If you use the TSA PreCheck or premium security line, Corona Beach House is literally right there. Like, below is the view from the security checkpoint.
If you are originating your travel in Miami and plan to use this restaurant, make sure you leave plenty of time, because Miami security lines are bad (even the Pre-Check lines).
Corona Beach House MIA exterior
When we arrived at the host stand we saw a sign explaining all the restrictions associated with using Priority Pass here. In addition to what I explained above, most notably they limit you to one visit every 24 hours, and to-go and take-out orders aren’t eligible for this benefit.
Corona Beach House MIA Priority Pass rules
This restaurant does things differently than the other Priority Pass restaurants I’ve been to. Here they actually scan your Priority Pass card before you sit down. So the host scanned it, and also verified my outbound boarding pass. In the other Priority Pass restaurants I’ve been to they’ve scanned it at the end of the meal.
We were then seated and presented with the menus. The restaurant has a bar area with high-top seating and then an area with more traditional dining tables.
Corona Beach House Miami
The menu read as follows:
The drink list read as follows (am I missing something, or are there no prices for everything except the wine?):
Our server quickly came by to take our orders — Ford and I both had Diet Cokes to drink.
Corona Beach House Miami — Diet Coke
I ordered the shrimp tacos, while Ford had the chicken tacos. They were both brought out within about 10 minutes.
My shrimp tacos were described as being “lightly spiced crispy shrimp, shredded cabbage, and fresh pineapple salsa in a soft flour tortilla.”
Corona Beach House Miami — shrimp tacos
Ford’s chicken tacos were described as being “char-grilled chicken breast in a soft flour tortilla with crisp lettuce, tossed house made salsa fresca-ranch, finished with pice de gallo, jack, and cheddar cheese.”
Corona Beach House Miami — chicken tacos
The tacos were… fine. They weren’t bad, they were just sort of bland, and I didn’t taste any of the pineapple salsa that was supposedly in my dish. Would I be thrilled with these in a non-airport restaurant? No. Were they perfectly fine for a Priority Pass airport restaurant and probably better than what I’d be fed onboard an American Airlines flight? Yes.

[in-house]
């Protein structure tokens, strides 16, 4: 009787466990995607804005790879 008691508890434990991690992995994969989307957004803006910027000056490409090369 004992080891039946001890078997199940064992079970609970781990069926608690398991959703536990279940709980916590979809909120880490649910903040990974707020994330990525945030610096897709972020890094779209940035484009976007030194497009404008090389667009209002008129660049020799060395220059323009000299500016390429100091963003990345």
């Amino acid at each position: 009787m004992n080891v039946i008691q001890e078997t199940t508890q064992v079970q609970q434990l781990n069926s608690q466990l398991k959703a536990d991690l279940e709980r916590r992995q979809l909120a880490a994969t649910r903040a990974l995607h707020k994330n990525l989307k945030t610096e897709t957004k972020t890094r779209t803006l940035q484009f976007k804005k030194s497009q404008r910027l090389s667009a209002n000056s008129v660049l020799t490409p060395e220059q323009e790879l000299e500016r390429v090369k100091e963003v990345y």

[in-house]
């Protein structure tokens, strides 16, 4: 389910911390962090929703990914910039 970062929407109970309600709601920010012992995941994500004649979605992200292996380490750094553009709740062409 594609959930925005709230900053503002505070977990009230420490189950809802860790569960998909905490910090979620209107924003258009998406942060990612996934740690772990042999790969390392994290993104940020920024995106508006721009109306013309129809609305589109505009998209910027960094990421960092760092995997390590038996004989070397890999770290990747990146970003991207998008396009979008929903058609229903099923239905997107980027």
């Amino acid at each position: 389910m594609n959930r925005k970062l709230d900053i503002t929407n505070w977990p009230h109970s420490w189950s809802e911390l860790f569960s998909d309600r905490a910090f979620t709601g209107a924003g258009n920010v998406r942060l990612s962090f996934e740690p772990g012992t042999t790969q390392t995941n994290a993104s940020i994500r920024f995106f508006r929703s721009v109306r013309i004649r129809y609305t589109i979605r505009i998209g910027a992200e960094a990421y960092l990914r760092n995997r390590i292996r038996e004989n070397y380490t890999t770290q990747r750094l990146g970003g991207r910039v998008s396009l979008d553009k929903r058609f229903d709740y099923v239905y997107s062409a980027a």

Our server was friendly, and checked on us a couple of times.
At the conclusion of the meal I asked for the check, and he told us we were under our allowance, and thanked us for dining with them. It’s really cool that gratuity is included, so you can eat here without paying anything guilt-free.
He even asked if we wanted some bottled water to go, given that we were under our allowance.
Corona Beach House Miami Airport bottom line
All things considered, Corona Beach House Miami Airport is an excellent option. The food allowance is slightly higher than other Priority Pass restaurants, and they even include an 18% service charge, so for those who would otherwise tip, those are some savings.
This also has the convenience of being the only airside Priority Pass restaurant at the airport. If I were connecting at Miami Airport and didn’t otherwise have to clear security, I’d absolutely just visit this restaurant.
The food is decent, service friendly, and location convenient.
If I were originating in Miami I’d probably prefer Viena Restaurant for lunch or dinner, since their menu is a bit better, they have great views, and the restaurant is less crowded.
But Corona Beach House was better than I was expecting based on the name.
If you’ve visited Corona Beach House, what was your experience like? What’s your favorite Miami Priority Pass restaurant?
The following links will direct you to the rates and fees for mentioned American Express Cards. These include: The Business Platinum® Card from American Express (Rates & Fees), and The Platinum Card® from American Express (Rates & Fees).